Former WLP Professor Ted Weesner.
His cause of death was congestive heart failure, according to the Times, citing Weesner’s son, former WLP faculty member Theodore Weesner Jr., MFA ’96.
Weesner was an associate professor at Emerson from 1988 to 1994, acting chair of WLP from 1993 to 1994, and professor from 1994 to 1996.
Weesner is remembered for authoring several novels, including The Car Thief, True Detective, Novemberfest, and Winning the City.
His first novel, The Car Thief, was the most celebrated of his career. The coming-of-age story was published in 1972 after excerpts were published in magazines such as The New Yorker, Esquire, and The Atlantic Monthly.
A native of Flint, Michigan, Weesner served in the U.S. Army in Germany and was a 1959 graduate of Michigan State University and a 1965 graduate of the University of Iowa’s Writer’s Workshop.
Weesner was hired for a teaching position at the University of New Hampshire in 1965. He also taught at Carnegie Mellon University before joining Emerson.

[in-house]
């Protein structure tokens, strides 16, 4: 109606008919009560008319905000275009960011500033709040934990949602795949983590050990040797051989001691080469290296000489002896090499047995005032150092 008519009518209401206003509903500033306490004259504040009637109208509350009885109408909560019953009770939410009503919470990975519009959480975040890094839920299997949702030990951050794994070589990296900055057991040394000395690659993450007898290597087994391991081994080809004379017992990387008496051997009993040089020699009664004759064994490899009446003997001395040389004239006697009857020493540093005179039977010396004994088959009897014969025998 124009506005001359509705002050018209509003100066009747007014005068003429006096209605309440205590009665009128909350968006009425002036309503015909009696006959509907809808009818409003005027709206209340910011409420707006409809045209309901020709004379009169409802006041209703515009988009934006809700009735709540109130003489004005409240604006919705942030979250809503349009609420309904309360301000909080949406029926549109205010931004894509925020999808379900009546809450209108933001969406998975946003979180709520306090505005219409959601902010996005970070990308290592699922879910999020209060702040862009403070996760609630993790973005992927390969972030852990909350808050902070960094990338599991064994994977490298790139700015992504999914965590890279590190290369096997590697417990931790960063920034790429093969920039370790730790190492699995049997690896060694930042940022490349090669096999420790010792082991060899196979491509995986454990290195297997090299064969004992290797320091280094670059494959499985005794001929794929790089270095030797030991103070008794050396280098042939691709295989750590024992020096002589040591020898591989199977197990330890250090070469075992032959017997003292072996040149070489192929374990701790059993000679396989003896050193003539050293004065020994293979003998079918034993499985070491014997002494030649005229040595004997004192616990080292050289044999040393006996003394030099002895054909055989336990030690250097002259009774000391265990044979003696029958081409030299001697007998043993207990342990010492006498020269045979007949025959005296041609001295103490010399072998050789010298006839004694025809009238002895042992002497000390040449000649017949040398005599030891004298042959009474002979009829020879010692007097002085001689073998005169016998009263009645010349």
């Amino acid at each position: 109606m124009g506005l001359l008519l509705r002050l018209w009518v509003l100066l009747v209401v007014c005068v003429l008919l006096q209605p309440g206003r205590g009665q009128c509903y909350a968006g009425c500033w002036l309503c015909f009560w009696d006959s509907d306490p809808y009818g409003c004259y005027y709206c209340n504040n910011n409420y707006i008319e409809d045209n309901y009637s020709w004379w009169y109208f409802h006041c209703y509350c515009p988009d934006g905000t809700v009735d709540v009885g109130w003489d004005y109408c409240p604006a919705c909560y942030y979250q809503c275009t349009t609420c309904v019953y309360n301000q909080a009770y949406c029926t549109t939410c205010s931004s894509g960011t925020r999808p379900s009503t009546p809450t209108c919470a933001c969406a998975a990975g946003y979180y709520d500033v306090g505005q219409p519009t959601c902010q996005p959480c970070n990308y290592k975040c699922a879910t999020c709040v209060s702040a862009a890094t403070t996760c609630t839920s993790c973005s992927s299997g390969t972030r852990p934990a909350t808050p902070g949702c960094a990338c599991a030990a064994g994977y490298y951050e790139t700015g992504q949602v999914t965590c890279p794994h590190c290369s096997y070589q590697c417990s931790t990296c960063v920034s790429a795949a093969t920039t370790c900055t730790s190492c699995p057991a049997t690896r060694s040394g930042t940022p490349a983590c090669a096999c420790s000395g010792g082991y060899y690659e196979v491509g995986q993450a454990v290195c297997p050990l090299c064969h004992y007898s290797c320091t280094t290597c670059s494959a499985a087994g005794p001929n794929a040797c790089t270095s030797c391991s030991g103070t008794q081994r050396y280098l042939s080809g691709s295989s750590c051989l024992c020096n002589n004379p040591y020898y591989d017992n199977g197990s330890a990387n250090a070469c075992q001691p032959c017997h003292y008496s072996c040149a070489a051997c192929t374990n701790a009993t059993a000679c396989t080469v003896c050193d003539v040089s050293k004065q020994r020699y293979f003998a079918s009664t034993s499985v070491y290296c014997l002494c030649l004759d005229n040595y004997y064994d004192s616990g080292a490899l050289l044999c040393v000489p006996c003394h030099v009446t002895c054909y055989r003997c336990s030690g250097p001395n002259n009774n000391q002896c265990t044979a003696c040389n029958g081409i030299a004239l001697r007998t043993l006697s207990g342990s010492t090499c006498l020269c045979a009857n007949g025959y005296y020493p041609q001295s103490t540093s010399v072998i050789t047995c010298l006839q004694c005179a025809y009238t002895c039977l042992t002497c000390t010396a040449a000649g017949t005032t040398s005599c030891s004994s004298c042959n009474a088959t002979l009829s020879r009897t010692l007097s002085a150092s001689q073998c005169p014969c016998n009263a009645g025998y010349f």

The inspiration behind The Car Thief came from Weesner’s difficult childhood, according to articles in the Times and Telegram & Gazette. Weesner said in interviews that he was born to an alcoholic father and teenage mother who placed him in foster care as a baby. As a teenager, he found his father’s body after he had committed suicide.
Weesner never graduated from high school and lied about his age to join the Army at age 17.
Among Weesner’s survivors are his wife, Janet Schofield; his three children from his first marriage, Theodore Jr., Anna, and Steven; and five grandsons.
Services and burial are private.